If you’ve kept up with the Humarian Blog for long, you know that we talk about probiotics all the time. Whether they’re improving your digestion, boosting the body’s immune capabilities, helping infants with diarrhea, or reducing the severity of IBD, probiotics offer a wide range of potential benefits. New research promoting these benefits appears almost daily. One aspect we haven’t talked about is the potential side effects of probiotics. Surely with all of these positives, there must some trade-offs, right? Thankfully, researchers haven’t identified anything in the way of long-term negative effects from probiotics, but we do know of a few potential side effects that can arise from probiotic supplements.
Excess bloating, gas, constipation, and diarrhea are the most common side effects that can occur in people taking probiotics for the first time. These can be alarming to first time probiotic users, especially in cases where these same symptoms are cited as reasons for taking a probiotic in the first place. The good news is that these side effects can often be indicators that the probiotics are working as intended. When you flood your system with healthy bacteria, they work to bring the gut back to a healthy balance. This means either crowding out or killing off large numbers of unhealthy bacteria in the gut that can cause gas, bloating and recalibration of bowel activity until this waste is swept out of the system. These symptoms can often last for a couple of weeks before returning to normal.
Histamines are chemicals made by your immune system to deal with allergens. They encourage your body to flush allergens out of your system through allergic reactions like watery eyes, stuffy noses, minor rashes, and itchy skin. Certain types of probiotic strains naturally produce histamine, but other strains naturally reduce histamine levels. Most probiotic supplements contain a combination of histamine producing, histamine neutral, and histamine reducing bacteria, so they typically do not have a strong effect on overall histamine levels in the body. Nevertheless, allergic reactions are still a possibility in histamine sensitive individuals. If you see one of the common allergic reactions listed above after taking probiotics, it could signify an overload of histamine or gut bacteria imbalance.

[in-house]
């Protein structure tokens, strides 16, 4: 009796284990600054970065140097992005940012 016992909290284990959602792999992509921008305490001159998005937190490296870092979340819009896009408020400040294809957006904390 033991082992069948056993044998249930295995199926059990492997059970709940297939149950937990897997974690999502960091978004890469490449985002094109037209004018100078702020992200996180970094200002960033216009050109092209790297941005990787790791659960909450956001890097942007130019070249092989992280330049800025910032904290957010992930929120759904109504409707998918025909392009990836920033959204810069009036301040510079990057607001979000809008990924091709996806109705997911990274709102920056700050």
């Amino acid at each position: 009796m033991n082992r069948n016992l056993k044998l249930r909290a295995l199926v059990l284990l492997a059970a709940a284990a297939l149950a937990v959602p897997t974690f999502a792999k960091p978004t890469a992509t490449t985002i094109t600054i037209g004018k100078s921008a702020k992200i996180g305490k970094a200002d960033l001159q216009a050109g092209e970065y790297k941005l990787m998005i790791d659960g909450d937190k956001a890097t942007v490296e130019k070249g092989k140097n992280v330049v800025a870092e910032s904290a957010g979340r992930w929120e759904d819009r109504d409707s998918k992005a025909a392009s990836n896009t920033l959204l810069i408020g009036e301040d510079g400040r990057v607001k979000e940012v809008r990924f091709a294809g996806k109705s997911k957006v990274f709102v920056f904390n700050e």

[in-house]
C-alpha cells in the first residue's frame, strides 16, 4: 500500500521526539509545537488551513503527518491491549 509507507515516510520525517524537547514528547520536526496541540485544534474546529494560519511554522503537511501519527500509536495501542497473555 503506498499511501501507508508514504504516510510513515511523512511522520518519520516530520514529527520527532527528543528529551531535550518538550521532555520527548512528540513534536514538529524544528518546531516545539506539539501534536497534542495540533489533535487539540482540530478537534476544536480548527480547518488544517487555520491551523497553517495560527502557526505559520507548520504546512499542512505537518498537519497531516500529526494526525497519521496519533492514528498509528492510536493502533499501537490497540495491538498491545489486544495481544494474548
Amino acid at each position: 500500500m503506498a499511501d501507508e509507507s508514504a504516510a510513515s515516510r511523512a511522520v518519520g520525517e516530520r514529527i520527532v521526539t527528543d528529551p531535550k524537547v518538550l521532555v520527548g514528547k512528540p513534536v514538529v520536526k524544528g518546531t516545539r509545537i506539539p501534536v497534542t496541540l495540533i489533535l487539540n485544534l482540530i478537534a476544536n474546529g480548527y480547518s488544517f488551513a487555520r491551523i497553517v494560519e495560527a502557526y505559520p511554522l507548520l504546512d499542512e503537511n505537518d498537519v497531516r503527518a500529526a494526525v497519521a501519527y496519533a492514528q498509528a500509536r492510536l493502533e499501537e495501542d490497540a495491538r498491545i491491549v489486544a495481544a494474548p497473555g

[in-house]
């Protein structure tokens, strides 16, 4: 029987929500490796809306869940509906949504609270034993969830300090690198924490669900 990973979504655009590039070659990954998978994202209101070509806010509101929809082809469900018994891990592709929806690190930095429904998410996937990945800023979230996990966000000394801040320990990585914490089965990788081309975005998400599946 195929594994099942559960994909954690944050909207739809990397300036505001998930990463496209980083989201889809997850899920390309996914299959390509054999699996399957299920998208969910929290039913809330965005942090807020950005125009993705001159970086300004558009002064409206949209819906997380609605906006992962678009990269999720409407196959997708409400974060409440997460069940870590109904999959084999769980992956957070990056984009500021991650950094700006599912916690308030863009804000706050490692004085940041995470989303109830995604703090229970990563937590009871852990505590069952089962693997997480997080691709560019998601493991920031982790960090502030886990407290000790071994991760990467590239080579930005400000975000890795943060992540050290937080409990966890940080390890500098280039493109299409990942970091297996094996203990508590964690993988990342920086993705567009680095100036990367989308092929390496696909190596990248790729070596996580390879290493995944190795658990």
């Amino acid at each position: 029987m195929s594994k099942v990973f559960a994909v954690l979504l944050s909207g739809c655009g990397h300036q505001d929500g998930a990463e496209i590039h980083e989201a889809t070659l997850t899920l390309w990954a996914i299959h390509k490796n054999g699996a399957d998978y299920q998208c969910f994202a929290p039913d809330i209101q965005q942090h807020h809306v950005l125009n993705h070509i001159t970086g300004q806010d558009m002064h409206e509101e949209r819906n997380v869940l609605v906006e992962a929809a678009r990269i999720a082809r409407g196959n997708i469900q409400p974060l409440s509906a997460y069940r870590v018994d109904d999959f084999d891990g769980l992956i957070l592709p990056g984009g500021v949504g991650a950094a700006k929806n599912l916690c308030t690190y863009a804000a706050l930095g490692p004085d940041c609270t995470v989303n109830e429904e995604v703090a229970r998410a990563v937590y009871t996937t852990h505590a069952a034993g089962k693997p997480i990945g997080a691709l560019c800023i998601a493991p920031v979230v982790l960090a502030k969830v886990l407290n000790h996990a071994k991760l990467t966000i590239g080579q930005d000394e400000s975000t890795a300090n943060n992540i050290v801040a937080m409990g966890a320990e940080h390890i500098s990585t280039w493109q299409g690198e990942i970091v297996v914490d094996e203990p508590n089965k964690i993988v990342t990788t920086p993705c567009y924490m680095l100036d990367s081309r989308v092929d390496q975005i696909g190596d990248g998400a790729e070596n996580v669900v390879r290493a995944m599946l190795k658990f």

Other allergic reactions
The probiotic strains themselves aren’t likely to trigger any sort of allergic reaction in most people – except potentially in individuals with small intestinal bacterial overgrowth (SIBO), a topic we’ll cover in a future blog – but some probiotic supplements are packaged with other ingredients that could. Many probiotics contain lactose, so lactose intolerant individuals should read labels carefully. Some probiotics are yeast-based, so those with yeast allergies should steer clear of these. Keep an eye out for guarantees on the packaging that common allergies aren’t included, like dairy, egg, soy, nuts, or shellfish.
Probiotics are hugely beneficial, but they can cause side effects in some individuals. Minor digestive issues are the most common side effects. If these last longer than a couple of weeks, stop using the probiotic until they subside. If you are prone to any of the allergic reactions listed above, be sure to read ingredient labels carefully when selecting a probiotic supplement. If any allergic reactions occur, be sure to stop using the probiotic and consult your doctor immediately.
People who liked this blog also read these:
- B. bifidum – A common probiotic strain
- Video Series – The Six Truths You Need To Know Before Choosing A Probiotic
- Did You Know: Your Body Needs Good Bacteria